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La force des objets : matrialit, formes, action rituelle

Du 30 mai au 1er juin 2013


Universit Toulouse 2-Le Mirail

Adeline Grand-Clment, Couleurs, rituels et normes religieuses en Grce ancienne


Dans un ouvrage rcent (What Color is the sacred?, 2009), M. Taussig rappelle que la
rvolution technologique du XIXe sicle, qui a permis la production des pigments et colorants
de synthse, a entran, dans les socits europennes, un dsenchantement de la couleur.
Arrache sa matrialit, elle a perdu le rle de substance magique polymorphe
(polymorphous magical substance) qui lui est dvolu dans nombre de socits nonoccidentales. Ainsi, chez les Indiens Chamacoco du Paraguay, tudis par T. Escobar, les
couleurs force the object to release hidden meanings, meanings that are neither complete
nor lasting, to be sure, but that can gesture, ever so obliquely, to truths that remain otherwise
concealed1 . Cest ce pouvoir dont la couleur peut investir un objet , cette efficacit
consistant faire jaillir des vrits, que je souhaiterais analyser, en me tournant vers les
pratiques rituelles des Grecs anciens, experts aux aussi dans la manipulation des pigments et
colorants. Dans leur systme de reprsentations, en effet, la poikilia ce que lon pourrait
traduire par la bigarrure tait mise en relation avec lharmonie et lagencement plaisant du
monde, le cosmos. Mais quel rle jouaient exactement les couleurs dans les dispositifs rituels,
destins prcisment entretenir de bons rapports avec les puissances divines et maintenir cet
ordre cosmique ? Les couleurs possdaient-elles une valeur intrinsque, mobilise pour entrer
en communication avec les puissances invisibles ? Les Grecs leur attribuaient-ils un mode
daction propre ?
Mener une telle enqute requiert de la prudence. En effet, les tudes danthropologie
historique consacres aux couleurs montrent quil nexiste pas de code symbolique
1

The Curse of Nemur: In Search of Art, Myth, and Ritual of the Ishir, Pittsburgh: University of Pittsburgh Press,
2007, p. 66.

chromatique qui serait prtabli et immuable M. Taussig insiste juste titre sur le fait que
les manifestations colores se caractrisent par une grande fluidit et plasticit. Une couleur
nacquiert une signification, une efficacit spcifiques que lors du droulement dun rite
donn : les configurations sont ainsi varies. De plus, le mode daction des couleurs doit tre
pens en termes de relation, de manire dynamique : elles interagissent les unes par rapport
aux autres. Enfin, on ne doit pas abstraire les couleurs de leur support matriel, ni ngliger le
fait que leur charge symbolique se construit en association avec dautres proprits
sensorielles de ce support (objet ou substance) : texture, odeurs, sonorits. Nous garderons
donc ces donnes lesprit pour mener lanalyse.
Lorsque lon tudie les Grecs anciens, on naccde que de manire indirecte leurs pratiques
rituelles. Lhellniste ne peut malheureusement pas observer, la manire dun
anthropologue, le droulement des rituels. Les traces et les indices qui subsistent dans la
documentation figure et littraire donnent seulement accs des reprsentations, qui doivent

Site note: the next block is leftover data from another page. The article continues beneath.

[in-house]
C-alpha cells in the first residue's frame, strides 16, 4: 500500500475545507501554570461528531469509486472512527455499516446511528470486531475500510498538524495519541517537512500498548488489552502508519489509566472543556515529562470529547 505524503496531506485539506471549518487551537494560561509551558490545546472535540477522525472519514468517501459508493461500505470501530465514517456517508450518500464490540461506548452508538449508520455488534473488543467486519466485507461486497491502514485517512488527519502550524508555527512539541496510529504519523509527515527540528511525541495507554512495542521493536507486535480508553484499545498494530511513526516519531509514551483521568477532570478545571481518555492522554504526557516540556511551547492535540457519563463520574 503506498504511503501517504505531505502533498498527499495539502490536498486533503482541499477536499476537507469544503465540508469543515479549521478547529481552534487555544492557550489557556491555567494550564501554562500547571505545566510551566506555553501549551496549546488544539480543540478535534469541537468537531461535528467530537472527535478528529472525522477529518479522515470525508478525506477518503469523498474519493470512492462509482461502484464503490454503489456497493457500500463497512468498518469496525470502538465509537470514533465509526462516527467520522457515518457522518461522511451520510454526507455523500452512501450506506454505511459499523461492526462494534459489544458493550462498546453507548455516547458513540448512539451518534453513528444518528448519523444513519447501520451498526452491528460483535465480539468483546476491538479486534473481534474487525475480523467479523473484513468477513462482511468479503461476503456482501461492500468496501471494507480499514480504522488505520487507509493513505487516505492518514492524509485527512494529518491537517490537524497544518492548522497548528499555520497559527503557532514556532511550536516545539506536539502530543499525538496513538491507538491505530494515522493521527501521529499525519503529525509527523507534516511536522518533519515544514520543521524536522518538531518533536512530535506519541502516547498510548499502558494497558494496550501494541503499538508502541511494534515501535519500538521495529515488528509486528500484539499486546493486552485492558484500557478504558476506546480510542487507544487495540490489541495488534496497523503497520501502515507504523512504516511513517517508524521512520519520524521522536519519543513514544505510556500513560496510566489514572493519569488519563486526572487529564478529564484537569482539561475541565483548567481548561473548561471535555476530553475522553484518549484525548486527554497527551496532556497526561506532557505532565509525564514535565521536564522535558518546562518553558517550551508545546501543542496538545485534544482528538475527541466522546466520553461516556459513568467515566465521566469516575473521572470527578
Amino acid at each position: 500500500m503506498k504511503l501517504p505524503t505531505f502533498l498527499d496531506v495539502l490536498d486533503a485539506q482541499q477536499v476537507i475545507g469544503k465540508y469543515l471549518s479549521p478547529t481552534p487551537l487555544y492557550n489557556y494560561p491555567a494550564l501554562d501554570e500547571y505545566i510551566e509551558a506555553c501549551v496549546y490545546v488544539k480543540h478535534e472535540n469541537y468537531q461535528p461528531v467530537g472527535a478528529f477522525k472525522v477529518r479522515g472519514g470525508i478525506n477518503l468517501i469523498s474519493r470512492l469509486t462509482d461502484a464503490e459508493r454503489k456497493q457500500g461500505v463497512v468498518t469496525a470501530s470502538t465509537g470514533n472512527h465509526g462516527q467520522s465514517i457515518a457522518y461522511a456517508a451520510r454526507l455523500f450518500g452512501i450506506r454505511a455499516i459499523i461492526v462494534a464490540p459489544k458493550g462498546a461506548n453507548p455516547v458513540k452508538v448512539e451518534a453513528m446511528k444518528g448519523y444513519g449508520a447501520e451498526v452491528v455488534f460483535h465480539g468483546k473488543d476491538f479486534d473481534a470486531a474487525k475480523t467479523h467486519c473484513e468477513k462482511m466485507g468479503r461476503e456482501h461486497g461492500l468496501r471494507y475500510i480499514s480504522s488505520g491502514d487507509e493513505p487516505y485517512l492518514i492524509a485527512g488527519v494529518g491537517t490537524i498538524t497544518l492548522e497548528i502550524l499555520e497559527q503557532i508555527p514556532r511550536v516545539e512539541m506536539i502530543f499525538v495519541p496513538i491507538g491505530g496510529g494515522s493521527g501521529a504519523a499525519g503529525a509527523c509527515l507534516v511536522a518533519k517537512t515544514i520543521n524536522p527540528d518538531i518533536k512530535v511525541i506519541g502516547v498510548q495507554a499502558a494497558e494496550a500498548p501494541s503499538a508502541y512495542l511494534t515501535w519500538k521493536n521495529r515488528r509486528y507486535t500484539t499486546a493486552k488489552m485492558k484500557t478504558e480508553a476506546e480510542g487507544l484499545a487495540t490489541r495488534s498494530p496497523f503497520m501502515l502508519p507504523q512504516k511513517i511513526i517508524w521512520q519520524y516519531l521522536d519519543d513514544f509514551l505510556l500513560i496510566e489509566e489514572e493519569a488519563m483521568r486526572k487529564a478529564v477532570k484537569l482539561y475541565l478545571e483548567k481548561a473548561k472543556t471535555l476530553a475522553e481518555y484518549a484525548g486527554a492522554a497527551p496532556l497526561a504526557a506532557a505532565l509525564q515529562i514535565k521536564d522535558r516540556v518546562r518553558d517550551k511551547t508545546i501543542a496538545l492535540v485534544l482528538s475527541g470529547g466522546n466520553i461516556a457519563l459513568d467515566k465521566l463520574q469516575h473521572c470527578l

tre tudies en tant que telles. Voil pourquoi jai choisi ici dexplorer un type de sources
crites plus directes : les inscriptions rglementant les actes du culte et les comportements
lintrieur des sanctuaires. Il sagit de courts textes, varis, qui ont t gravs sur des bornes
ou des stles places lentre/ lintrieur des sanctuaires et auxquels les historiens
modernes ont donn le nom de lois sacres . La rglementation quils contiennent mane
soit de la cit, soit des autorits du sanctuaire ; elle concerne la puret rituelle et les conditions
daccs au temenos, la protection et la gestion des espaces verts qui font partie du domaine du
dieu, le calendrier du culte et le droulement des processions et sacrifices, la dvolution des
prtrises, Ce vaste corpus normatif de prescriptions et dinterdictions comporte plusieurs
centaines dinscriptions, qui manent de nombreuses parties du monde grec et schelonnent
entre le VIe s. av. J.-C. et le IIIe s. ap. J.-C.2. Les rfrences aux couleurs y reviennent de
manire rgulire, mais non systmatique. Chaque cas doit donc tre examin de manire
propre. Il est nanmoins possible de distinguer, dans lensemble des mentions releves, trois
types de configuration :
1- La couleur peut servir conjurer les risques de souillure (miasma) et prserver la puret
rituelle au sein de lespace sacr. La blancheur des substances et objets manipuls ou
ports (eau, bandelettes de laine, vtement,) vise ainsi garantir une communication
harmonieuse avec les dieux ce, en vertu des liens privilgis que la couleur blanche
entretient, aux yeux des Grecs, avec la lumire.
Elles ont fait lobjet dune dition en plusieurs volumes par F. Sokolowski, quil faut aujourdhui complter par
E. Lupu, Boston, Leiden, 2005.
2

2- La couleur peut tre lune des caractristiques exiges de la ou des victimes animales dans
le cadre de certains sacrifices. Il sagit souvent de se procurer des btes sans tache , au
pelage uniforme, tantt blanc, tantt noir, plus rarement roux. Le critre chromatique nest
alors que lun des lments se combinant avec dautres pour slectionner la victime
susceptible dtre accepte par la divinit concerne par le sacrifice, en accord avec sa sphre
dintervention, son mode daction, mais aussi sa place au sein du panthon local.
3- La couleur et le dcor du vtement de lofficiant, des participants aux rites et des plerins
entrant dans le sanctuaire font lobjet dune rglementation parfois stricte. Il sagit alors de
distinguer, de hirarchiser les diffrents acteurs en fonction de leur statut social et de leur
degr de participation aux rituels, mais aussi de plaire la divinit. De plus, cette dernire ne
doit pas tre offense : dans certains cas, les fidles ne peuvent pntrer dans le temenos
quaprs stre dpouill de leurs parures en or, des toffes pourpres ou richement colores,
dont le caractre ostentatoire pourrait attirer la colre divine. De tels rglements procdent
aussi dun souci de contrle du corps social. On peut en effet les rapprocher des lois
somptuaires qui, dans les cits grecques, visaient canaliser les manifestations du deuil
loccasion des funrailles.
Pour terminer, on confrontera les rsultats de lanalyse aux donnes rcoltes par les
anthropologues et les prhistoriens : quid de lexistence dune triade symbolique
noir/blanc/rouge, que lon retrouverait dans de nombreuses socits, et qui a t mise en
relation par V. Turner, et dautres aprs lui, avec la physiologie du corps humain3 ?

Colours, Rituals and Religious Norms in Ancient Greece